Temp Title
    ×
    Temp Text

    How It Works

    The oil contains numerous chemicals known as terpenoids. Australian standards were established for the amount of one particular compound, terpinen-4-ol, which must make up at least 30% and preferably 40–50% of the oil for it to be medically useful. Another compound, cineole, should make up less than 15% and preferably 2.5% of the oil. The oil kills fungus and bacteria, including those resistant to some antibiotics.2,3 For common acne, a double-blind trial compared the topical use of 5% tea tree oil to 5% benzoyl peroxide.4 Although the tea tree oil was slower and less potent in its action, it had far fewer side effects and was thus considered more effective overall.

    A double-blind trial found that a 10% tea tree oil cream was as effective as anti-fungal medicine at improving symptoms associated with athlete’s foot, though it was not more effective than a placebo for eliminating the fungal infection.5 A double-blind trial found 100% tea tree oil applied topically was as effective as the anti-fungal medicine clotrimazole (Lotrimin®, Mycelex®) for people with fungus affecting the toe nails, a condition known as onychomycosis.6 In another double-blind trial with toenail fungus sufferers, a combination of 5% tea tree oil and 2% butenafine (Mentax®), a synthetic anti-fungal drug, in a cream proved more effective than an unspecified concentration of tea tree oil in cream alone.7 The results are not entirely surprising, as the tea tree product alone was probably not at a sufficiently high enough concentration to be effective.

    A preliminary trial found that rinsing the mouth with 1 tablespoon (15 ml) tea tree oil solution four times daily effectively treated thrush (oral yeast infections) in AIDS patients.8 Solutions containing no more than 5% should be used orally and should never be swallowed.

    A concern for hospital staff and patients is the spread of the bacteria Staphylococcus aureus—sometimes referred to as a “staph infection.” One small clinical trial found that use of a 4% tea tree oil nasal ointment as well as a 5% tea tree oil body wash was slightly more effective than standard drugs used to prevent the spread of the bacteria.9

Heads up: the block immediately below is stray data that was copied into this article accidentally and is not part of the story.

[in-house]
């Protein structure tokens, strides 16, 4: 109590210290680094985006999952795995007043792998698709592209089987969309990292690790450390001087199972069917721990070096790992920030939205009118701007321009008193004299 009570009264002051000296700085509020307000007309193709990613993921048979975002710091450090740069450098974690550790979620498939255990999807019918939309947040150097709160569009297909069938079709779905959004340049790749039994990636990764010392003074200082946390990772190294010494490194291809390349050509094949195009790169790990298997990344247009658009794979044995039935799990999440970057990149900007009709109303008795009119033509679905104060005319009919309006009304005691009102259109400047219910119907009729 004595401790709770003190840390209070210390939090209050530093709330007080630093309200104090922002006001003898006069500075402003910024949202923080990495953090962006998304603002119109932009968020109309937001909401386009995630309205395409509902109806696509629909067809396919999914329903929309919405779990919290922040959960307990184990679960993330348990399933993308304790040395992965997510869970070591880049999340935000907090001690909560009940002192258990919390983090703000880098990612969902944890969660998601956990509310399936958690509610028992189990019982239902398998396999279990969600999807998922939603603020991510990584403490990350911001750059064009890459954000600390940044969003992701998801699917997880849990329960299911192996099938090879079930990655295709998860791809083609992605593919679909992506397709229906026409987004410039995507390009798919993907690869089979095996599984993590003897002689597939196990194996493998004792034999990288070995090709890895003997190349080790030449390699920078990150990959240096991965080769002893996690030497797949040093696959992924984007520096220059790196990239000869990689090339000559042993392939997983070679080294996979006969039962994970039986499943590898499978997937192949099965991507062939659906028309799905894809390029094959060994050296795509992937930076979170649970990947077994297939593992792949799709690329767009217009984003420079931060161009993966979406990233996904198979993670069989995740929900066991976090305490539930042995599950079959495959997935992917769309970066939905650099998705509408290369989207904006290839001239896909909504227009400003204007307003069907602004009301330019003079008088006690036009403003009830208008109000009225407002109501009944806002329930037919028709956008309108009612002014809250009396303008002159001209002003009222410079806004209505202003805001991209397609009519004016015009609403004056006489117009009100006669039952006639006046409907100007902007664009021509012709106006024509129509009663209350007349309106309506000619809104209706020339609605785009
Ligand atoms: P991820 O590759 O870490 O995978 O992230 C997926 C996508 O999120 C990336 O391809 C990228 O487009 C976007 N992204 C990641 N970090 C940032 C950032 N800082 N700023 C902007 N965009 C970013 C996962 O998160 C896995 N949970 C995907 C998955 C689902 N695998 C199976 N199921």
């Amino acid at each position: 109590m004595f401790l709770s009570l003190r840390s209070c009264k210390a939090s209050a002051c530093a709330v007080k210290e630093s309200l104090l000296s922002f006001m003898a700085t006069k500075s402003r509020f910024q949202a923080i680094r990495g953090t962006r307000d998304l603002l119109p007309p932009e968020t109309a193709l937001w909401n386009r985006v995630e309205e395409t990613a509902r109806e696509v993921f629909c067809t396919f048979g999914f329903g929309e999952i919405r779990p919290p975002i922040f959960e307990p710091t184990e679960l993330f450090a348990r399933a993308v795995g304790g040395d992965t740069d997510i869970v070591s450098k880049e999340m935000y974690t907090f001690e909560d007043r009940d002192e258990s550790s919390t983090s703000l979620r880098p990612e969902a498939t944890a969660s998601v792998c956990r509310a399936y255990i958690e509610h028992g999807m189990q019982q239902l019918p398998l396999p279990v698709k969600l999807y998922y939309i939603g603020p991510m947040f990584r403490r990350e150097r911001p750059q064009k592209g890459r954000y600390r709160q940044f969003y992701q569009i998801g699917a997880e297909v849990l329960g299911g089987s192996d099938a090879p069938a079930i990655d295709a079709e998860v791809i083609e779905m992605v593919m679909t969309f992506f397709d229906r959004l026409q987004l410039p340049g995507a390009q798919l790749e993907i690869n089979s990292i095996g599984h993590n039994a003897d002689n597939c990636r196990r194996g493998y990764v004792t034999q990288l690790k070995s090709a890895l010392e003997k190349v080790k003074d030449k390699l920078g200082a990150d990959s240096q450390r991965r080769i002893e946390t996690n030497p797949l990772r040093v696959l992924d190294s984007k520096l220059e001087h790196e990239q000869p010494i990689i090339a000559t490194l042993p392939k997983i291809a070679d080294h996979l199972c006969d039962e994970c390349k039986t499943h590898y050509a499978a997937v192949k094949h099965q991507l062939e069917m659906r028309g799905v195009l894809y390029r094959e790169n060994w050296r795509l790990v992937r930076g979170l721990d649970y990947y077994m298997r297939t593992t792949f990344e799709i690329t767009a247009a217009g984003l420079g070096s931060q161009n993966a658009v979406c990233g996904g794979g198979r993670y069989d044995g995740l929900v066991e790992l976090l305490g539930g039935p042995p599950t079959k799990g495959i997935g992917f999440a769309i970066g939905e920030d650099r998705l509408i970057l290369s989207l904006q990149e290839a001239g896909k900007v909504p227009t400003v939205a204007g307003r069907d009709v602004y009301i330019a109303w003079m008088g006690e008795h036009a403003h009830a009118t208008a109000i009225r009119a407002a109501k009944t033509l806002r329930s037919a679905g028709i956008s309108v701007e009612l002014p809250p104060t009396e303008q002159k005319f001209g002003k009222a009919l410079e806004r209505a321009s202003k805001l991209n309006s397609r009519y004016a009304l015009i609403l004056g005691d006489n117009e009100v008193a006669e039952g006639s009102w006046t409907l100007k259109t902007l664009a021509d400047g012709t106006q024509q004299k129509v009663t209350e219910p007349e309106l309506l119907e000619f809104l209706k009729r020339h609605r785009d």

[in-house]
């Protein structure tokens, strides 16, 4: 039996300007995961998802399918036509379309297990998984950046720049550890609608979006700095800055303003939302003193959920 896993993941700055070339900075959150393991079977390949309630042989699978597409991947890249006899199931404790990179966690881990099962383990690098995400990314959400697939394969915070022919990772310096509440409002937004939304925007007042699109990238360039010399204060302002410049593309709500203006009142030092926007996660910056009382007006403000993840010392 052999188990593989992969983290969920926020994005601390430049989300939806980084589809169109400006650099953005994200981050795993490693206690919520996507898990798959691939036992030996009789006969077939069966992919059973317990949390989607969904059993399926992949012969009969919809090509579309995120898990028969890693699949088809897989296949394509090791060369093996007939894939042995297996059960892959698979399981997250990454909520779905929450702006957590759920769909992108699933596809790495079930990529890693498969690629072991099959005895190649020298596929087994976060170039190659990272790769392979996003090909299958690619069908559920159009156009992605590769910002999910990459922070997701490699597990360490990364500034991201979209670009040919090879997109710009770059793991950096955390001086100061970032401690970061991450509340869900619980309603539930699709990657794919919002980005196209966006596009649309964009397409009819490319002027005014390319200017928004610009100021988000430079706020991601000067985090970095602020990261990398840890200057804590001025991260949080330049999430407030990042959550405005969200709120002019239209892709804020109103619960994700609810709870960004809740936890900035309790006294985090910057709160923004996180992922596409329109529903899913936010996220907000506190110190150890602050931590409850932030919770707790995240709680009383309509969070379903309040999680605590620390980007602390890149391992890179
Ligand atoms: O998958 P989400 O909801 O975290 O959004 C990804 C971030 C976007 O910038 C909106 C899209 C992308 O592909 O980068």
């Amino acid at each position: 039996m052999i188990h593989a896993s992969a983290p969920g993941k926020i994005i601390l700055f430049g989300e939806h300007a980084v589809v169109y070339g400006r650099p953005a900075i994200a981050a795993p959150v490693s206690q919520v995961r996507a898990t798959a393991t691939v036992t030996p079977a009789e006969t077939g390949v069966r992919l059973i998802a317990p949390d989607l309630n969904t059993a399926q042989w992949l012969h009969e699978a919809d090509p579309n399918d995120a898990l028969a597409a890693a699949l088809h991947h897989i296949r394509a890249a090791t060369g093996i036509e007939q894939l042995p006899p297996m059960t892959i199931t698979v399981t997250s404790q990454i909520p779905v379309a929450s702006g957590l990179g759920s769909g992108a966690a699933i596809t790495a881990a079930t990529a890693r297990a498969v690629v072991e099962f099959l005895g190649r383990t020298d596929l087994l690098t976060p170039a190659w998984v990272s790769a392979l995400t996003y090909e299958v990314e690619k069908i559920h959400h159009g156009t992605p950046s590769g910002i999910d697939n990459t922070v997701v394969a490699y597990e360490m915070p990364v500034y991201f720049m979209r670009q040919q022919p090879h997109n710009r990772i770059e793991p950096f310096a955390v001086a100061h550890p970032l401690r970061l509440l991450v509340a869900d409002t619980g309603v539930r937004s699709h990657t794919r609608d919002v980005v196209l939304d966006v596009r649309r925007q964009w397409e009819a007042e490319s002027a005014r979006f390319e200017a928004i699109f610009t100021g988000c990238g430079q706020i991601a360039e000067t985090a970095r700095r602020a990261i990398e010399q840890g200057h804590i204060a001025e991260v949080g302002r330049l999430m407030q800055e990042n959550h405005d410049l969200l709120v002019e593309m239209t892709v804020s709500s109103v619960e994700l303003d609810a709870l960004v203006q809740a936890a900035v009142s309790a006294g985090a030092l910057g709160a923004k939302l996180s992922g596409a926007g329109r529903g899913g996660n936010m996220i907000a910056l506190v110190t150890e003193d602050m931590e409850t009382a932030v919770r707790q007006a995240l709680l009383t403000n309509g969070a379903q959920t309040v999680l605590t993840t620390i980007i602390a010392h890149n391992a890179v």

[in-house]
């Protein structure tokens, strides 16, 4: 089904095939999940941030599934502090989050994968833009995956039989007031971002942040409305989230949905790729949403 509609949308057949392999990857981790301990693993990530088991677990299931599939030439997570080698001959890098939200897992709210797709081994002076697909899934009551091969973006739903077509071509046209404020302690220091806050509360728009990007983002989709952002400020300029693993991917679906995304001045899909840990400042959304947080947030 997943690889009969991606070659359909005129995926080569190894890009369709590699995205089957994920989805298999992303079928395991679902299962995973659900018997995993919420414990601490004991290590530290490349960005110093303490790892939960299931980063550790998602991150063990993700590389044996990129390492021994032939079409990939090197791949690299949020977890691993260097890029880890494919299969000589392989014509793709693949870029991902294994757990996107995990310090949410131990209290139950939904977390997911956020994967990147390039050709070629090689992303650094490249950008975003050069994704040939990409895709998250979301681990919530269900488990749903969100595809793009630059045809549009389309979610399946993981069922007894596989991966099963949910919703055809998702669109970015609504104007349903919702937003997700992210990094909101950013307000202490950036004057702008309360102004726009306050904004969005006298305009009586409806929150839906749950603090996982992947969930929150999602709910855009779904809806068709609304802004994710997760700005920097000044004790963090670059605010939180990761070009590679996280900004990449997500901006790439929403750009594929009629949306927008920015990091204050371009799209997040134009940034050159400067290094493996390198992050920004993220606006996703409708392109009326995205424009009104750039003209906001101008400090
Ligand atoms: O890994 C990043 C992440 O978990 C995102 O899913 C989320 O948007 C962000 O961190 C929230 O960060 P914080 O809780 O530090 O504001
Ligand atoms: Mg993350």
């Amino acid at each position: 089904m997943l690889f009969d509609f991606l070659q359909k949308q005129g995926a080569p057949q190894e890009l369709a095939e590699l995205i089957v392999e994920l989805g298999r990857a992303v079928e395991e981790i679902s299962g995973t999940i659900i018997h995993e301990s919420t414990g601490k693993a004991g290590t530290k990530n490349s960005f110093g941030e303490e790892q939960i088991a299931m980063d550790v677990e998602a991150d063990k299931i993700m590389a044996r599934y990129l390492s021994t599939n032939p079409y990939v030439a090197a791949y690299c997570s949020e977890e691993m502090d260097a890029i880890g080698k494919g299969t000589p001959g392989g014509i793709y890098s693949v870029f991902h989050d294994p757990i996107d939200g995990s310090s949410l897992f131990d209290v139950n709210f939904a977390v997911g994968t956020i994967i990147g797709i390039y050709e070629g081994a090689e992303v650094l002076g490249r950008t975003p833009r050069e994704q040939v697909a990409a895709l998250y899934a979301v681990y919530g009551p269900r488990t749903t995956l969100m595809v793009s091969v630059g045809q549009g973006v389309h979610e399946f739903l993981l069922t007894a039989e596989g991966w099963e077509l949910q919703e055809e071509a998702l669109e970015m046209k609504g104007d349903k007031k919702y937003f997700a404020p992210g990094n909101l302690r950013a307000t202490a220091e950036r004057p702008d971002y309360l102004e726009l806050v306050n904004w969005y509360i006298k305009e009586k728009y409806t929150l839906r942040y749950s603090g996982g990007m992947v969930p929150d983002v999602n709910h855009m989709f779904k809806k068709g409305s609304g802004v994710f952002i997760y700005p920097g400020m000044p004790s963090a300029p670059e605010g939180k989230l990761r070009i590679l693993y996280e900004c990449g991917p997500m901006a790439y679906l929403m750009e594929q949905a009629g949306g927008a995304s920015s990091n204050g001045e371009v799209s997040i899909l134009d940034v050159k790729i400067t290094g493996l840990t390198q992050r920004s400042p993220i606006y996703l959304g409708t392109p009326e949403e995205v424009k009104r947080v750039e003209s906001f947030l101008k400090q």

References

    1. Enshaieh S, Jooya A, Siadat AH, Iraji F. The efficacy of 5% topical tea tree oil gel in mild to moderate acne vulgaris: a randomized, double-blind placebo-controlled study. Indian J Dermatol Venereol Leprol 2007;73:22-5.

    2. Carson CF, Riley TV. Antimicrobial activity of the essential oil of Melaleuca alternifolia: A review. Lett Appl Microbiol 1993;16:49-55.

    3. Carson CF, Cookson BD, Farrelly HD, Riley T. Susceptibility of methicillin-resistant Staphylococcus aureus to the essential oil of Melaleuca alternifolia. J Antimicrobial Chemother 1995;35:421-4.

    4. Bassett IB, Pannowitz DL, Barnetson RS. A comparative study of tea-tree oil versus benzoylperoxide in the treatment of acne. Med J Austral 1990;153:455-8.

    5. Tong MM, Altman PM, Barnetson RS. Tea tree oil in the treatment of tinea pedis. Austral J Dermatol 1992;33:145-9.

    6. Buck DS, Nidorf DM, Addino JG. Comparison of two topical preparations for the treatment of onychomycosis: Melaleuca alternifolia (tea tree) oil and clotrimazole. J Fam Pract 1994;38:601-5.

    7. Syed TA, Qureshi ZA, Ali SM, et al. Treatment of toenail onychomycosis with 2% butenafine and 5% Melaleuca alternifolia (tea tree) oil in cream. Trop Med Intl Health 1999;4:284-7.

    8. Jandourek A, Vaishampayan JK, Vazquez JA. Efficacy of melaleuca oral solution for the treatment of fluconazole refractory oral candidiasis in AIDS patients. AIDS 1998;12:1033-7.

    9. Caelli M, Porteous J, Carson CF, et al. Tea tree oil as an alternative topical decolonization agent for methicillin-resistant Staphylococcus aureus. J Hospital Infect 2000;46:236-7.

    Copyright © 2015 Aisle7. All rights reserved. Aisle7.com

    The information presented in Aisle7 is for informational purposes only. It is based on scientific studies (human, animal, or in vitro), clinical experience, or traditional usage as cited in each article. The results reported may not necessarily occur in all individuals. For many of the conditions discussed, treatment with prescription or over the counter medication is also available. Consult your doctor, practitioner, and/or pharmacist for any health problem and before using any supplements or before making any changes in prescribed medications. Information expires June 2016.